A stable tear film is vital for keeping the ocular surface smooth and optically clear. A decrease in TBUT could suggest that a lack of tear film stability is linked to reduced tear volume. However, whether there is a barrier to lacrimal gland functional secretion still needs to be comprehensively evaluated in conjunction with other assessments.

Tear osmolarity

Tear osmolarity is a single biophysical measurement that captures the balance between the input and output of tear film dynamics. The dynamic input and output of tears from tear osmolarity are essential factors in maintaining the dynamic balance of tears. The vigorous circulation of the incisions depends on the composition of each link. Changes in lacrimal gland function cause a dynamic tear imbalance. Therefore, data on tear osmolarity can help the clinical understanding of lacrimal gland function and stability of tear circulation (43).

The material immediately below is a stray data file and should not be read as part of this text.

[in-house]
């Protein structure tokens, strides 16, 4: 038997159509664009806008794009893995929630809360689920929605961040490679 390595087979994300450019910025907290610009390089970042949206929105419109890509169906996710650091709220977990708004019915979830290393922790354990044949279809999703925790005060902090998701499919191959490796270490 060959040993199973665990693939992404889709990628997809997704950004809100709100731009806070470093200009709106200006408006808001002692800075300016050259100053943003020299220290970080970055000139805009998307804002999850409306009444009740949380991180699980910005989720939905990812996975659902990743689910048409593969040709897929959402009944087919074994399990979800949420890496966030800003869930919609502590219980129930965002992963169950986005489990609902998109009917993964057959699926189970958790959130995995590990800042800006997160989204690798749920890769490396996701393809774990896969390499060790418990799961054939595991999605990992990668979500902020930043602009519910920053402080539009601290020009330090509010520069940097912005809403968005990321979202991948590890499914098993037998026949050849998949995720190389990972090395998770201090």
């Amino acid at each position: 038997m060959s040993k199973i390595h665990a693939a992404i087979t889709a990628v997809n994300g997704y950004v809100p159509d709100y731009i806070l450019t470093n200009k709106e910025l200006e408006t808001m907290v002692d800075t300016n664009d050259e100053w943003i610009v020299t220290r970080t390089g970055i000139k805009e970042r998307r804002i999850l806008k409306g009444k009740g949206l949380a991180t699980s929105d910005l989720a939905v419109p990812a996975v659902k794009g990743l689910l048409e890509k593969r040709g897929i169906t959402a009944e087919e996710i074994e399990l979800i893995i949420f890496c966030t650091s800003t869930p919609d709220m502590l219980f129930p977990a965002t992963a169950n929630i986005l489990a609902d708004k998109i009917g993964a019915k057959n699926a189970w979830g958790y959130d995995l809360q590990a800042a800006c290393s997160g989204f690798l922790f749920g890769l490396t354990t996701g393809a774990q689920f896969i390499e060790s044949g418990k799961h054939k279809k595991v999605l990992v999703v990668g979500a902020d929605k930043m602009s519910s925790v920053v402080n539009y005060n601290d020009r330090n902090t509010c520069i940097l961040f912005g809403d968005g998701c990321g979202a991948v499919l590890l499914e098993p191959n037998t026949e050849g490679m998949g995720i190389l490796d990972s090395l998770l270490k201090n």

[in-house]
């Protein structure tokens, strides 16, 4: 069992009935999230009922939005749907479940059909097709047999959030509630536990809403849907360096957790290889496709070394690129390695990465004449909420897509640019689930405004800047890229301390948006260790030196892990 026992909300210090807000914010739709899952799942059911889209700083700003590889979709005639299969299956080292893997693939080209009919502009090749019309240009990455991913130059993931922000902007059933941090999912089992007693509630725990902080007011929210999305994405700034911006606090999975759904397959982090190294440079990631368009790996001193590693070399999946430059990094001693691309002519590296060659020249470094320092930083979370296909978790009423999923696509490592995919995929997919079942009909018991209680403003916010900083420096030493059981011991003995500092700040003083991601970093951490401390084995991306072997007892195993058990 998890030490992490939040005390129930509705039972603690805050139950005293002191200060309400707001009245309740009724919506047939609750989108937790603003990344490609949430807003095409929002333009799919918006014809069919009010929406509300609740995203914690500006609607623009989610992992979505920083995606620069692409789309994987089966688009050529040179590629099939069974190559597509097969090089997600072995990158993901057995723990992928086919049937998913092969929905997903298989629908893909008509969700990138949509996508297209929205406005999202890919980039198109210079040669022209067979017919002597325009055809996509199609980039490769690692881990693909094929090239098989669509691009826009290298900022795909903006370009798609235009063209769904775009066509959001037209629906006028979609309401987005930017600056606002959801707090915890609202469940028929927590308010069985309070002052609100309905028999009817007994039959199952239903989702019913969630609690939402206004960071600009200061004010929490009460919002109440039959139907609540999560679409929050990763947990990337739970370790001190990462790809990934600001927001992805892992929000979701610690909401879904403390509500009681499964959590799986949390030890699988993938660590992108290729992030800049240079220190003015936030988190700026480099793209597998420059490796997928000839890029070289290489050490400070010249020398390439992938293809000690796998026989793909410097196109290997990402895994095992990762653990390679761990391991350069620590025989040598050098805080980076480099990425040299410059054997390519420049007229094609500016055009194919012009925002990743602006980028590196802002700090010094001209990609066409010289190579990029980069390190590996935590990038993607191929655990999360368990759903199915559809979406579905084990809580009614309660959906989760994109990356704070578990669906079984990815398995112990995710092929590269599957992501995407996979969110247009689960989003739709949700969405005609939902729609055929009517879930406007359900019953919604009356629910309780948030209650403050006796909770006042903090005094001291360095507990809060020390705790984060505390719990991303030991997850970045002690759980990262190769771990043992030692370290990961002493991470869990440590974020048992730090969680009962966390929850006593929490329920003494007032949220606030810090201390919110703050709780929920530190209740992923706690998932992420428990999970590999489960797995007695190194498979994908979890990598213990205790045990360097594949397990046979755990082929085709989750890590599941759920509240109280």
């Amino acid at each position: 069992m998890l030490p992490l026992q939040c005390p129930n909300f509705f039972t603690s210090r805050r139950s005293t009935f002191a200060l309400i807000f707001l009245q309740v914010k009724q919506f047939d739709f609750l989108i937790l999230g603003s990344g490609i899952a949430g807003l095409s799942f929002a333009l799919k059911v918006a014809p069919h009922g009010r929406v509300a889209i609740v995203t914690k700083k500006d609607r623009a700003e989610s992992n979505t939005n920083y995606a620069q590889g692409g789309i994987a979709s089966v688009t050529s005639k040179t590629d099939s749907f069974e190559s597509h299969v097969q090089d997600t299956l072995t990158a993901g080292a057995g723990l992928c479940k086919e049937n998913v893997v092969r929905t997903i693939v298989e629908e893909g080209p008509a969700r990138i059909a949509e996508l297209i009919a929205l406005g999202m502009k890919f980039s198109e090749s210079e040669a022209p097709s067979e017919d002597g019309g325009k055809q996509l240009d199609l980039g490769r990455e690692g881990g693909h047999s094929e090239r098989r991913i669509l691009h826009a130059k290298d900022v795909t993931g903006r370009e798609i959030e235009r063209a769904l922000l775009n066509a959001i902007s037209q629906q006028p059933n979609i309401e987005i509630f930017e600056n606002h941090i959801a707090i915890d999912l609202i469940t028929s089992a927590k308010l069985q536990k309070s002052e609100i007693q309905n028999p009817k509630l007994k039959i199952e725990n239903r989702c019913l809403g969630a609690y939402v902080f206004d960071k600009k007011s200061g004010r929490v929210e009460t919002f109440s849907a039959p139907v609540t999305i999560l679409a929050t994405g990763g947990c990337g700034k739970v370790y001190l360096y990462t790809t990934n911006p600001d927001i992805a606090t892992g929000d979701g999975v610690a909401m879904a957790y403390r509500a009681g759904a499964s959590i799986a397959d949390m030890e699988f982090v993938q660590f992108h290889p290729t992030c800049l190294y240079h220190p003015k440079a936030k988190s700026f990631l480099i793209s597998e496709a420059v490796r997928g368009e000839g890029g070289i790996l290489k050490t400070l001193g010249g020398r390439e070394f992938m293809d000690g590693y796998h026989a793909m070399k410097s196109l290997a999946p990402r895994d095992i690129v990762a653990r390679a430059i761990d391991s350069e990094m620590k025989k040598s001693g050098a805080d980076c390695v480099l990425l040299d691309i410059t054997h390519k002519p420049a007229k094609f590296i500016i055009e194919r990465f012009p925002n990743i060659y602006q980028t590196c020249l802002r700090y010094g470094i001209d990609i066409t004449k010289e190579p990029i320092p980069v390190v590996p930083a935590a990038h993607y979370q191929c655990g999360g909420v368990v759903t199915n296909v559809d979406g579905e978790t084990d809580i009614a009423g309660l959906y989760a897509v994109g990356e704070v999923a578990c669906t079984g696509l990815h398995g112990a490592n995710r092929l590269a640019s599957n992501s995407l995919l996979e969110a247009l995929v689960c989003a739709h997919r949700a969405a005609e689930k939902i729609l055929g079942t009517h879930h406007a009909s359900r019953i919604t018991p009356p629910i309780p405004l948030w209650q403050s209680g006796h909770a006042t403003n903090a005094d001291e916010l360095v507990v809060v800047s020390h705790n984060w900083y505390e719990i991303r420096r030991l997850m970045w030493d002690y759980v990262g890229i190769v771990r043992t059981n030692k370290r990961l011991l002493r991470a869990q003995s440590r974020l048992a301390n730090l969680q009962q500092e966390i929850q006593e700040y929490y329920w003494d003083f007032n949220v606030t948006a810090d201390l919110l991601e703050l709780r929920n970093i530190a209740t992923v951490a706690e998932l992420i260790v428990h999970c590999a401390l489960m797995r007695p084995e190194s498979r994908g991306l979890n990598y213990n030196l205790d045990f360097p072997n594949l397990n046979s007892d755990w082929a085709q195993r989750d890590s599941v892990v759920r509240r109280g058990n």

Tear osmolality is an indicator of ocular surface injury and inflammation. Increased tear osmolarity is most likely to occur due to damage to the lacrimal gland (44). Tear osmolality and disease severity are strongly correlated. High permeability is associated not only with dry eye but also with disease severity and dehydration, diabetes, and thyroid eye disease (45). For example, dry eye involves progressively elevated tear osmolarity and worsening disease severity. Increased tear osmolarity, leading to ocular surface inflammation, is an essential factor in the pathogenesis of DED. Environmental factors should also be included in the reference. Smoking can also increase tear film osmolarity and impair the ocular surface and tear film function (46). Tear osmolarity is positively correlated with eye diseases and significantly decreased lacrimal gland secretion function. Tear osmolarity may also be an indicator for the classification of eye tears in patients with insufficient diseases. It should be used in other clinical trials, or in cases with a conflict between signs and symptoms (44, 47).